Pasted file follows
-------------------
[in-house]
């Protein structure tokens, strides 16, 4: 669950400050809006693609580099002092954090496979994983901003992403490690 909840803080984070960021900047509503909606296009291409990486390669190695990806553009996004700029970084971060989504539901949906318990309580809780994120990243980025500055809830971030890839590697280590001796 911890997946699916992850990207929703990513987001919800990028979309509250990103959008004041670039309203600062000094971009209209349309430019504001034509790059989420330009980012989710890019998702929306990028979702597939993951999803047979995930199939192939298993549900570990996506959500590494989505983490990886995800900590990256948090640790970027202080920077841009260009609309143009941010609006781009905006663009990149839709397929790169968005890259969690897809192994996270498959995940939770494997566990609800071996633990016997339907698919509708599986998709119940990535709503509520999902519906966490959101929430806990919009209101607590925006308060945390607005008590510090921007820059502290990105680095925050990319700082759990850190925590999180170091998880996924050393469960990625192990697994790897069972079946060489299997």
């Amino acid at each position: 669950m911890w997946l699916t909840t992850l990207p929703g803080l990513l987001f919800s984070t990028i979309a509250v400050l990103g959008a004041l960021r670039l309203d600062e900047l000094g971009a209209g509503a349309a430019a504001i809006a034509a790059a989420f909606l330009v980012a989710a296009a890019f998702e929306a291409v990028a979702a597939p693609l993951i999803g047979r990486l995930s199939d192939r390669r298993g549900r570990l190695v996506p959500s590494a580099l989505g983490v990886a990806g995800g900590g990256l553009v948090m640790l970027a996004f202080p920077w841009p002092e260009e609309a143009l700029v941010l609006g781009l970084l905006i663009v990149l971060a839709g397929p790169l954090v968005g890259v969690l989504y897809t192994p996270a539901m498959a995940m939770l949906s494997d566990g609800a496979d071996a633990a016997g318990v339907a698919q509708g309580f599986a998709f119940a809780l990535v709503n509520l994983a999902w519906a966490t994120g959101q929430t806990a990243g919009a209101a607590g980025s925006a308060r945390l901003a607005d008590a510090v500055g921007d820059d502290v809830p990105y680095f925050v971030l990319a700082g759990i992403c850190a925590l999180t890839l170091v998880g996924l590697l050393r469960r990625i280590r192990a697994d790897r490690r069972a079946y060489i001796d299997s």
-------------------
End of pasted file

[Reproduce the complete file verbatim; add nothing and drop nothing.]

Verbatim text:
[in-house]
């Protein structure tokens, strides 16, 4: 669950400050809006693609580099002092954090496979994983901003992403490690 909840803080984070960021900047509503909606296009291409990486390669190695990806553009996004700029970084971060989504539901949906318990309580809780994120990243980025500055809830971030890839590697280590001796 911890997946699916992850990207929703990513987001919800990028979309509250990103959008004041670039309203600062000094971009209209349309430019504001034509790059989420330009980012989710890019998702929306990028979702597939993951999803047979995930199939192939298993549900570990996506959500590494989505983490990886995800900590990256948090640790970027202080920077841009260009609309143009941010609006781009905006663009990149839709397929790169968005890259969690897809192994996270498959995940939770494997566990609800071996633990016997339907698919509708599986998709119940990535709503509520999902519906966490959101929430806990919009209101607590925006308060945390607005008590510090921007820059502290990105680095925050990319700082759990850190925590999180170091998880996924050393469960990625192990697994790897069972079946060489299997």
């Amino acid at each position: 669950m911890w997946l699916t909840t992850l990207p929703g803080l990513l987001f919800s984070t990028i979309a509250v400050l990103g959008a004041l960021r670039l309203d600062e900047l000094g971009a209209g509503a349309a430019a504001i809006a034509a790059a989420f909606l330009v980012a989710a296009a890019f998702e929306a291409v990028a979702a597939p693609l993951i999803g047979r990486l995930s199939d192939r390669r298993g549900r570990l190695v996506p959500s590494a580099l989505g983490v990886a990806g995800g900590g990256l553009v948090m640790l970027a996004f202080p920077w841009p002092e260009e609309a143009l700029v941010l609006g781009l970084l905006i663009v990149l971060a839709g397929p790169l954090v968005g890259v969690l989504y897809t192994p996270a539901m498959a995940m939770l949906s494997d566990g609800a496979d071996a633990a016997g318990v339907a698919q509708g309580f599986a998709f119940a809780l990535v709503n509520l994983a999902w519906a966490t994120g959101q929430t806990a990243g919009a209101a607590g980025s925006a308060r945390l901003a607005d008590a510090v500055g921007d820059d502290v809830p990105y680095f925050v971030l990319a700082g759990i992403c850190a925590l999180t890839l170091v998880g996924l590697l050393r469960r990625i280590r192990a697994d790897r490690r069972a079946y060489i001796d299997s």